There is currently a wide range of EU initiatives that provide opportunities for cities and regions to accelerate the green transition and facilitate the implementation of the European Green Deal. A new opinion adopted at the European Committee of the Regions' plenary session on 6 July suggests that their impact on the ground could be increased by improving synergies and coordination between the initiatives, embedding them into the national frameworks while providing more targeted support to local and regional authorities.
Promoting stronger synergies, pooling efforts and preventing overlaps between different Green Deal initiatives, following a more user-centric, flexible and needs-driven approach, limiting reporting requirements and taking into account local and regional authorities' different needs and national contexts are among the key recommendations of the European Committee of the Regions (CoR).
While the need to accelerate the energy and climate transition has never been greater, rapporteur Andries Gryffroy (BE/EA), Member of the Flemish Parliament, points out the need for a simpler framework, because the proliferation of new initiatives and commitments, often leading to duplication, is making it more difficult for many regions and cities to take up the existing opportunities. The opinion suggests shifting the focus from planning to the implementation of projects and tangible outcomes, prototyping pragmatic solutions on the ground and overcoming barriers local and regional authorities face, such as limited staff and financial resources.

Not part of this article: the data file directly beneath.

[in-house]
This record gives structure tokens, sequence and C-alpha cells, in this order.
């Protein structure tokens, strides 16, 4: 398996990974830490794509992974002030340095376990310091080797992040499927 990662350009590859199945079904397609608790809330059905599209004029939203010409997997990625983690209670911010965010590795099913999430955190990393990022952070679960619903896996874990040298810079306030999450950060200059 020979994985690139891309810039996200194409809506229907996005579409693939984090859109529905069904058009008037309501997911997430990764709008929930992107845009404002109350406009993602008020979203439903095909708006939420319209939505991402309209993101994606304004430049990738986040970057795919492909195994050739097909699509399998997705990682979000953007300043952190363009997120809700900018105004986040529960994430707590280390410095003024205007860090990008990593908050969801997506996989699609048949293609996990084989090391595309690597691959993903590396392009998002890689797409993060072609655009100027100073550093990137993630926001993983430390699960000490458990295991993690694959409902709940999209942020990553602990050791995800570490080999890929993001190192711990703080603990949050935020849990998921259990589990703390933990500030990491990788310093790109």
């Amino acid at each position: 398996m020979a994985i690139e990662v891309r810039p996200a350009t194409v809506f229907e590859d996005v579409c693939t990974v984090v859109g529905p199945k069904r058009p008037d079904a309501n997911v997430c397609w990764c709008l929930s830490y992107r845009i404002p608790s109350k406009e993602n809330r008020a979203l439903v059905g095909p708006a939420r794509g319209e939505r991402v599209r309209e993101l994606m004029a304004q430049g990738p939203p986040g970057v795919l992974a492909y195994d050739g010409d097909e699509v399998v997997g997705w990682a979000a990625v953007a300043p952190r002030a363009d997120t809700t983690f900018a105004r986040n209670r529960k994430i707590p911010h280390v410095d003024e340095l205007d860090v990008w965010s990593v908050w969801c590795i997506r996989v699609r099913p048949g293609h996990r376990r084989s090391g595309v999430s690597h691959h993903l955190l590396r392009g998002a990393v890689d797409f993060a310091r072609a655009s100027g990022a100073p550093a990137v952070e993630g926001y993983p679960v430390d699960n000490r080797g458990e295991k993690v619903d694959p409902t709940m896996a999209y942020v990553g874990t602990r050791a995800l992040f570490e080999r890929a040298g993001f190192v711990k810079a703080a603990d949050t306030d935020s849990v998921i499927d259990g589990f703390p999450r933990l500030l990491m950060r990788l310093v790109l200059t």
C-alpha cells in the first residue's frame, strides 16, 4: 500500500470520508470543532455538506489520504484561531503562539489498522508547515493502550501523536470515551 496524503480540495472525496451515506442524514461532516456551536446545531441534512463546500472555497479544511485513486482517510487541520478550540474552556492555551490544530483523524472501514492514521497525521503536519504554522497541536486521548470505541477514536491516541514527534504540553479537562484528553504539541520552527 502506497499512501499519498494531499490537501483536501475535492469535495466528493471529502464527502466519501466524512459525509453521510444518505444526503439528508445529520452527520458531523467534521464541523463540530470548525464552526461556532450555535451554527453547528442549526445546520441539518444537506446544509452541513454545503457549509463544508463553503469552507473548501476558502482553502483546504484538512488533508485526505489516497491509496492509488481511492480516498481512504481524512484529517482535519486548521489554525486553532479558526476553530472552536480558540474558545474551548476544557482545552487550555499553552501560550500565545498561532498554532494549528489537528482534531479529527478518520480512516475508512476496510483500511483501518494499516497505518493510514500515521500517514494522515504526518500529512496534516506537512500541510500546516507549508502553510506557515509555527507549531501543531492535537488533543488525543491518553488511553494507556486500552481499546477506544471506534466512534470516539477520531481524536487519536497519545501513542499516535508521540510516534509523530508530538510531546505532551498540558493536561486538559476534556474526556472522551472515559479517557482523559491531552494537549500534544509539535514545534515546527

Local and regional leaders invite the European Commission to upscale the Covenant of Mayors for Climate and Energy by exploiting stronger synergies with other initiatives, further supporting the EU Mission on Climate Neutral and Smart Cities, and strengthening multilevel governance, building on the CoR's Green Deal Going Local initiative. The new Covenant of Mayors could become an umbrella initiative allowing local and regional authorities the freedom to flexibly choose the thematic areas (mitigation, adaptation, energy poverty, sustainable mobility, air quality, water management, biodiversity, etc.) they are willing to start focusing on, based on their different starting points and needs.
"Each region and city have a particular DNA, which is why we can't squeeze them into a 'one size fits all' approach. Networks and EU-funded supportive initiatives should provide for sufficient flexibility to adapt to certain characteristics and tailor the support to local and regional needs focusing on creating enabling frameworks to accelerate implementation. For example, the Flemish Local Energy and Climate Pact where 294 local authorities build further on the framework of the Covenant of Mayors. The Flemish government provides a facilitating framework via financial support, streamlined monitoring, a district renovation tool, policy dialogue for legislative improvements and technical assistance for local capacity-building of energy communities", rapporteur Mr Gryffroy explains.
Regions and cities underline that the request for political pledges needs to be better connected with implementation mechanisms, direct funding and access to facilities offering sectoral technical and financial assistance. They call for the establishment of a unique platform acting as a single entry-point that would support all local and regional authorities’ efforts to become frontrunners in the implementation of the Green Deal. The European Commission should also support in-depth integration of local and regional governments' efforts and contributions with a reporting and monitoring system that is compatible with National Energy and Climate Plans and includes clear indicators for local and regional authorities without increasing reporting burdens.
Finally, the CoR opinion points out that transparent, open-source reporting of achievements and their impact is necessary to boost public engagement. Initiatives such as the EU Climate Pact offer citizens, especially young people, opportunities to work on local and regional projects and develop green skills. For this purpose, the Committee invites the European Commission to build synergies with Erasmus+, European Solidarity Corps and the European Social Fund programmes, and to make proposals in the context of the 2023 European Year of Skills.
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